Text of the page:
Isaiah 64:6 says, “We have all become like one who is unclean, and all our righteous deeds are like a polluted garment. We all fade like a leaf, and our iniquities, like the wind, take us away.” All of “our” righteous deeds are like a polluted garment because they are either borne from a motive other than God's love or are far out-numbered by our more pervasive self-centered deeds. Any attempt by any person, including atheists and Christians alike, to be better or help others falls far short of the only true source of righteousness, which is the One who is always right (God). For this reason, true Christians claim no righteousness of their own doing, but of the doing of the One who calls them righteous. Atheists in contrast attempt right living while denying a universal source of right and wrong. They thereby measure their deeds as righteous by their own humanly twisted and innately subjective standards. The only way to live better, help often and wonder more is to surrender to the Source of all life, the Supreme Helper and the Creator of all that inspires wonder.
Even fellow atheists are quickly pointing out the obvious irony. For example, the article quotes Michael Luciano, a blogger at policymic.com, “There's something not OK with appropriating all of this religious language, imagery and ritual for atheism.” On this, we might agree. In an earlier post, "Atheism is a Religion" I pointed out the fact that atheism is in fact a religion as it is a system of beliefs (faith) that people follow. This latest church movement by devoted atheists is just the latest piece of compelling evidence that proves this assertion to be true.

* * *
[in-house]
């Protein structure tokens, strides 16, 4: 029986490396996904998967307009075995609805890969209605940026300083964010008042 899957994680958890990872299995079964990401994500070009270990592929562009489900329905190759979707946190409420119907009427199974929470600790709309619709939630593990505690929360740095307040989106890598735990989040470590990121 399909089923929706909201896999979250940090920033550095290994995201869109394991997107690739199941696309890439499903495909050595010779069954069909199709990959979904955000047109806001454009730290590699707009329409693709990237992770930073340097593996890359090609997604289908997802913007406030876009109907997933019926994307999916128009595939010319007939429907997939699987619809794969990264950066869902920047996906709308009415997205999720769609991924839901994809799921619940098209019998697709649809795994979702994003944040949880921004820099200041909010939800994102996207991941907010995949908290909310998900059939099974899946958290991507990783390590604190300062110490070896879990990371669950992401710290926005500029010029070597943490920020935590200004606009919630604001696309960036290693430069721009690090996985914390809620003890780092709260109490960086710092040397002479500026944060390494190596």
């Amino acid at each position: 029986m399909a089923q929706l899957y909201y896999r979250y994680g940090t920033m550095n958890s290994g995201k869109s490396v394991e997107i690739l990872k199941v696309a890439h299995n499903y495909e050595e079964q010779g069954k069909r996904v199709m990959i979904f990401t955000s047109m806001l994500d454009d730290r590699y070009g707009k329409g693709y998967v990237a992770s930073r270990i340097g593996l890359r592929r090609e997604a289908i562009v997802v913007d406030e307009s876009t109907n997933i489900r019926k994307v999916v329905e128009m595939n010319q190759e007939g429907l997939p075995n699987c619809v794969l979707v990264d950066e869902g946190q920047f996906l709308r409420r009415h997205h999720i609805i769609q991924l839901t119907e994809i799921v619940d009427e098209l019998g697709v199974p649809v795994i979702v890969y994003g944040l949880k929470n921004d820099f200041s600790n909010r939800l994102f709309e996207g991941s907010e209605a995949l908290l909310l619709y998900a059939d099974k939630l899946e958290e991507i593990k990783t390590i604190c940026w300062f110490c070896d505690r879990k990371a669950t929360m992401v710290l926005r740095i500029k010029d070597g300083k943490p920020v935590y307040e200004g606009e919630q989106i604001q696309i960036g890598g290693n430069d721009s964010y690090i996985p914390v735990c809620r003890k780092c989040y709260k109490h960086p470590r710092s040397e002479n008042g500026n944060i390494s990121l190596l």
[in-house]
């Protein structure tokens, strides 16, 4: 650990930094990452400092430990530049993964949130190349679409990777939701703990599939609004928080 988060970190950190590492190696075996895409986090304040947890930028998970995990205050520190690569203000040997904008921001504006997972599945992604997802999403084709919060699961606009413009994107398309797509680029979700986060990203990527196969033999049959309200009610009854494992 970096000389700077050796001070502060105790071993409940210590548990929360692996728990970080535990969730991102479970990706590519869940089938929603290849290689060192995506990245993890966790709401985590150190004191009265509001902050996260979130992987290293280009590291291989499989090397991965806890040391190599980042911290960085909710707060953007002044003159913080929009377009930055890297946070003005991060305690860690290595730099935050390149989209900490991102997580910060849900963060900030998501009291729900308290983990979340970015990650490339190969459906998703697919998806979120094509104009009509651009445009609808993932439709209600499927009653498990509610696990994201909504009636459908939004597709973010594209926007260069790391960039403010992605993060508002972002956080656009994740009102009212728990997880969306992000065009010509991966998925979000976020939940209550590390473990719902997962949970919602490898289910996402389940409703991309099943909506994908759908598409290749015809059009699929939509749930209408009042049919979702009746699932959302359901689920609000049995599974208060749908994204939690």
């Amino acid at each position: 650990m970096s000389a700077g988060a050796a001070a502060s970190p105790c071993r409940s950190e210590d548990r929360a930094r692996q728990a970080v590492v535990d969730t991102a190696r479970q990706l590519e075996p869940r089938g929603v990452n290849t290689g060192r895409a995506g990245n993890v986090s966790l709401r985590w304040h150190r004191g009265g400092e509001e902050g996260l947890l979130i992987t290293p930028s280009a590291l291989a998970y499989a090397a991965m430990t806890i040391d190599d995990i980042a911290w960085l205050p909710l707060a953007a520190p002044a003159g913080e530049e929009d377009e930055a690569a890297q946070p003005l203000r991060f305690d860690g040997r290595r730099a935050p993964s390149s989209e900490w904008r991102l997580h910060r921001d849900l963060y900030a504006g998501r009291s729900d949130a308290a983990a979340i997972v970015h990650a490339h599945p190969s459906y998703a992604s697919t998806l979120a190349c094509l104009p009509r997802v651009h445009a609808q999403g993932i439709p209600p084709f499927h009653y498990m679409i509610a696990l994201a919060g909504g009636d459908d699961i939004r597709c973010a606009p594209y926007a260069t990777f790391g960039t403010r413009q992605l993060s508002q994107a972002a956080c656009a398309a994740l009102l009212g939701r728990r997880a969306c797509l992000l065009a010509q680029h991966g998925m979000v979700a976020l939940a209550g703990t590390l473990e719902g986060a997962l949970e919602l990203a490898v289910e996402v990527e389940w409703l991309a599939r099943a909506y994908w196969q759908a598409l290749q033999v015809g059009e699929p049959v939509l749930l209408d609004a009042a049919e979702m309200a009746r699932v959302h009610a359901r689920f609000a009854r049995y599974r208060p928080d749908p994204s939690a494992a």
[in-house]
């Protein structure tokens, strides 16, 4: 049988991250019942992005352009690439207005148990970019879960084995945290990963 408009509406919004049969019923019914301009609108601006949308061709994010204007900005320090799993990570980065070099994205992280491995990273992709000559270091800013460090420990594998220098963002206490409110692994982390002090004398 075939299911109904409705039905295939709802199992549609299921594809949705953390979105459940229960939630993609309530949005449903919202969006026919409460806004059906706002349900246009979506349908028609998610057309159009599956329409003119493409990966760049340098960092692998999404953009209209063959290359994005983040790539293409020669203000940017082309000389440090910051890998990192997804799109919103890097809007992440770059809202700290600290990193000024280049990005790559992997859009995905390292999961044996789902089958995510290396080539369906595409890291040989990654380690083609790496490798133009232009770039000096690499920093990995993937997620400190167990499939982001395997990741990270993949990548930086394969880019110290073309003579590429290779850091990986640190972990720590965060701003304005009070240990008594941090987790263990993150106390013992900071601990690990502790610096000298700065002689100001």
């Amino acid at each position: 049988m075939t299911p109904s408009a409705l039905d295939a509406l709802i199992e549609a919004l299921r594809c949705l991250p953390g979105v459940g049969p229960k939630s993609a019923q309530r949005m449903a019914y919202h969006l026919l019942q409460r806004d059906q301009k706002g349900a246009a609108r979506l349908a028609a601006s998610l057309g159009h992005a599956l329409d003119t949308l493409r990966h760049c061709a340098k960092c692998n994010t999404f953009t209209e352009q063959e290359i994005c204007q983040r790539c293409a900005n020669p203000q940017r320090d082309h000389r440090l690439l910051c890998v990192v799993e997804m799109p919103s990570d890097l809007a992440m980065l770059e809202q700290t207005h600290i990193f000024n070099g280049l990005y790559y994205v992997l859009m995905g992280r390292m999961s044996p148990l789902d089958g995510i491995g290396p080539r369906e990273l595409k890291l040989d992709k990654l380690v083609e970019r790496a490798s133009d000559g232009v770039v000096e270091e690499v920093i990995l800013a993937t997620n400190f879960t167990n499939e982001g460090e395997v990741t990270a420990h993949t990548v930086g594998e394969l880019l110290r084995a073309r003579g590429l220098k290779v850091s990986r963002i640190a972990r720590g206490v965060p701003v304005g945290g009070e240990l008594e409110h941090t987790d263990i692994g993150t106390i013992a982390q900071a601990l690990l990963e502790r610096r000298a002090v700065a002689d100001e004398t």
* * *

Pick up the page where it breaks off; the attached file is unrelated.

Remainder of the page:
But, the real troubling trend is not atheists displaying religious behavior. What is more disturbing is the trend in the opposite direction. Psalm 14:1 says, “The fool says in his heart, ‘There is no God.’ They are corrupt, they do abominable deeds, there is none who does good.” This verse is often used to attack or describe atheists. The truth is that this passage was not penned with exclusively atheists in mind. In fact, notice how the verse does not say, “the fool says in his mind, ‘There is no God.’” Rather, the passage addresses the heart. The Hebrew word for “heart” is “lebab” which means in its truest sense, the inner man or the seat of man’s emotions. This verse is not referring to our mind or our brain. We know this from 1 Samuel 2:35 where God uses the word, “lebab,” for heart and the word, “nephesh,” for mind both in the same verse. The two have different meanings. Even Jesus differentiates between the two in His challenge of us in Matthew 22:37, “You shall love the Lord your God with all your heart and with all your soul and with all your mind.” Therefore, Psalms 14:1 is not calling a fool someone who has reasoned in his mind that there is no God. It is calling a fool the one whose inner self and emotions deny Him. And, that would include the “christian” who claims to believe in God in his mind and thoughts, but denies God with his lifestyle. The Bible calls that person a fool.
The biggest problem in the church today is not atheists mimicking Christians. The bigger problem is Christians mimicking atheists.